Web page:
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Reinhold Hanning, Former Auschwitz Guard Convicted a Year Ago, Dies at 95

A contrite Mr. Hanning was convicted last June in a state court in the northwestern German city of Detmold.

“I am ashamed that I saw injustice and never did anything about it,” he told the court in a weak voice from a wheelchair, reading from a statement and speaking into a microphone, “and I apologize for my actions.”

Mr. Hanning joined the Hitler Youth at age 13 and the Waffen SS at 18. He was wounded by grenade splinters on the Eastern front in 1941 and assigned to guard duty in a tower at Auschwitz in early 1942. He remained there until June 1944.

“People were shot, gassed and burned,” he said in court. “I could see how corpses were taken back and forth or moved out. I could smell the burning bodies.”

Survivors testified against him at his trial. One, Angela Orosz, 71, who had been an infant at the camp, faced him and said: “People like you, Mr. Hanning, made the hell of Auschwitz possible! People who looked on and took part, without asking any questions.”

Almost a million Jews and tens of thousands of others were murdered at Auschwitz, also in occupied Poland.

Mr. Hanning told the court that he had never spoken about his time at Auschwitz, not even to his family. “I’ve tried my whole life to forget about this time,” he said. “Auschwitz was a nightmare.”

His death leaves only one surviving former Auschwitz guard whose conviction remains legal. That man, Oskar Gröning, 96, was sentenced in July 2015 to four years in prison for complicity in the murder of 300,000 prisoners.

Mr. Gröning’s most recent appeal was rejected last September by Germany’s highest federal court. The state prosecutor’s office in Hanover is still collecting medical opinions as to whether Mr. Gröning can be incarcerated and receive appropriate care, said a spokeswoman for the office.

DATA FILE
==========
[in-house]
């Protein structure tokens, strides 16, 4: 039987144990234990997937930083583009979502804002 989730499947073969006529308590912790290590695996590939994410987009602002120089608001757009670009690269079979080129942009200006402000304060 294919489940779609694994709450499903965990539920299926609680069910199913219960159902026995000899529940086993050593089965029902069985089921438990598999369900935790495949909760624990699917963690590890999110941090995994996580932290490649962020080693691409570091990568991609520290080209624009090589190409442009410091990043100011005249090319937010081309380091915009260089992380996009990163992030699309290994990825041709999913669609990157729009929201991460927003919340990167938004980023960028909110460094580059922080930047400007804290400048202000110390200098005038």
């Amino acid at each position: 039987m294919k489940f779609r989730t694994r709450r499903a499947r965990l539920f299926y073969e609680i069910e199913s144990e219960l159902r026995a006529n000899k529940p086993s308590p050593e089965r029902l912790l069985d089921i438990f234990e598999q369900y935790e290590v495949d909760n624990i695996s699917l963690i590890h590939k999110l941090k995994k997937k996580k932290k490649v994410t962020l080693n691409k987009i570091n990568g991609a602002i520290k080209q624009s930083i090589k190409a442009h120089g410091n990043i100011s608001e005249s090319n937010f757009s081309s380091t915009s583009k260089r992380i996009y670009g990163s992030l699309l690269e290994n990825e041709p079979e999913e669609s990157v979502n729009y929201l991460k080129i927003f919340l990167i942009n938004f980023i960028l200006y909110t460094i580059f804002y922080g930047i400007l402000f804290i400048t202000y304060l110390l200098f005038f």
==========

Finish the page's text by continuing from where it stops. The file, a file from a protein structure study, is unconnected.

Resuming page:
Thomas Walther, a German lawyer who was the driving force behind the trial of Mr. Demjanjuk, represented Holocaust survivors as co-plaintiffs in the trials of Mr. Hanning and Mr. Gröning. He expressed frustration that Mr. Hanning never responded to his clients’ pleas to recount his experience at Auschwitz so that present and future generations would know of it.

But in a telephone interview on Thursday, Mr. Walther said that the clients he had contacted on hearing of Mr. Hanning’s death insisted that the most important thing was that Mr. Hanning was brought to justice and that his deeds were recounted in court.

Christoph Heubner, the vice president of the International Auschwitz Committee in Berlin, said by telephone that the conviction, however late, meant “that the biggest aim was achieved.”

“The one judgment stands right to the end, and that means the view asserted itself that anybody who was part of the death machine acquired guilt,” he said.

Mr. Heubner added, “For the survivors, it was never so important whether these accused actually had to serve their sentence, but that judgment was passed.”

The sentences meant that “for Germans, and the world, you cannot forget genocide even if you try for years to repress it.”

“That,” Mr. Heubner added, “is a wonderful thing.”

Source: NYT > World

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